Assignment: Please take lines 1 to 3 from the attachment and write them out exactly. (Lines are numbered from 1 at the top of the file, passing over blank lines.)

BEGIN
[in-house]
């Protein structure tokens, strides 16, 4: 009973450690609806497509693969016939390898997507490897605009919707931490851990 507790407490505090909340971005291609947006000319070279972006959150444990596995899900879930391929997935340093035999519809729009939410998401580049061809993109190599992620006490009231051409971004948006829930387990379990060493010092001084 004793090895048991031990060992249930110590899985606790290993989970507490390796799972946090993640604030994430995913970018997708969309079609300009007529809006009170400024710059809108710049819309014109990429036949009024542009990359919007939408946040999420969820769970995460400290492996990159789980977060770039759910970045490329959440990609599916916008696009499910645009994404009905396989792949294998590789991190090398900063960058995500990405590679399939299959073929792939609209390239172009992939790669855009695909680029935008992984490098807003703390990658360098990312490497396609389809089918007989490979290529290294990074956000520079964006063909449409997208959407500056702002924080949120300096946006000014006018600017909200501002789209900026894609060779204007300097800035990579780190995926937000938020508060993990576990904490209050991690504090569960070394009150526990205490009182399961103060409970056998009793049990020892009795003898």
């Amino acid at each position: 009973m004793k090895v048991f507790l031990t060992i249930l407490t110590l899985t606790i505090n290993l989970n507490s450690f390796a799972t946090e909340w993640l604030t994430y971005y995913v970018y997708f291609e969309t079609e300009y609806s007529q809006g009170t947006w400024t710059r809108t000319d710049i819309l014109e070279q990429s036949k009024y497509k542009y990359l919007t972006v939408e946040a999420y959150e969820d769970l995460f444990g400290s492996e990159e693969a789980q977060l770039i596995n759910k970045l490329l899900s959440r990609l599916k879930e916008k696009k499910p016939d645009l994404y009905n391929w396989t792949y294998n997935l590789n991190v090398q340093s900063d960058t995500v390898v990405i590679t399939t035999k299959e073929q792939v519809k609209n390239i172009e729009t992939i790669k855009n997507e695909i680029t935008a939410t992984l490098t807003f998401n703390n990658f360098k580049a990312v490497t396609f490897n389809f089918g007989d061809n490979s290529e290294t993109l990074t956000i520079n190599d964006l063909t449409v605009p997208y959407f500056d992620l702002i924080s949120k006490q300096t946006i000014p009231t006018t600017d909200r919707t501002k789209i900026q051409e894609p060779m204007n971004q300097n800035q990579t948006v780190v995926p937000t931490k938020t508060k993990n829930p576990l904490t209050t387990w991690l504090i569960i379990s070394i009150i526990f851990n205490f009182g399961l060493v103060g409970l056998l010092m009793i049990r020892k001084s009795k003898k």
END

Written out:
[in-house]
């Protein structure tokens, strides 16, 4: 009973450690609806497509693969016939390898997507490897605009919707931490851990 507790407490505090909340971005291609947006000319070279972006959150444990596995899900879930391929997935340093035999519809729009939410998401580049061809993109190599992620006490009231051409971004948006829930387990379990060493010092001084 004793090895048991031990060992249930110590899985606790290993989970507490390796799972946090993640604030994430995913970018997708969309079609300009007529809006009170400024710059809108710049819309014109990429036949009024542009990359919007939408946040999420969820769970995460400290492996990159789980977060770039759910970045490329959440990609599916916008696009499910645009994404009905396989792949294998590789991190090398900063960058995500990405590679399939299959073929792939609209390239172009992939790669855009695909680029935008992984490098807003703390990658360098990312490497396609389809089918007989490979290529290294990074956000520079964006063909449409997208959407500056702002924080949120300096946006000014006018600017909200501002789209900026894609060779204007300097800035990579780190995926937000938020508060993990576990904490209050991690504090569960070394009150526990205490009182399961103060409970056998009793049990020892009795003898």
């Amino acid at each position: 009973m004793k090895v048991f507790l031990t060992i249930l407490t110590l899985t606790i505090n290993l989970n507490s450690f390796a799972t946090e909340w993640l604030t994430y971005y995913v970018y997708f291609e969309t079609e300009y609806s007529q809006g009170t947006w400024t710059r809108t000319d710049i819309l014109e070279q990429s036949k009024y497509k542009y990359l919007t972006v939408e946040a999420y959150e969820d769970l995460f444990g400290s492996e990159e693969a789980q977060l770039i596995n759910k970045l490329l899900s959440r990609l599916k879930e916008k696009k499910p016939d645009l994404y009905n391929w396989t792949y294998n997935l590789n991190v090398q340093s900063d960058t995500v390898v990405i590679t399939t035999k299959e073929q792939v519809k609209n390239i172009e729009t992939i790669k855009n997507e695909i680029t935008a939410t992984l490098t807003f998401n703390n990658f360098k580049a990312v490497t396609f490897n389809f089918g007989d061809n490979s290529e290294t993109l990074t956000i520079n190599d964006l063909t449409v605009p997208y959407f500056d992620l702002i924080s949120k006490q300096t946006i000014p009231t006018t600017d909200r919707t501002k789209i900026q051409e894609p060779m204007n971004q300097n800035q990579t948006v780190v995926p937000t931490k938020t508060k993990n829930p576990l904490t209050t387990w991690l504090i569960i379990s070394i009150i526990f851990n205490f009182g399961l060493v103060g409970l056998l010092m009793i049990r020892k001084s009795k003898k």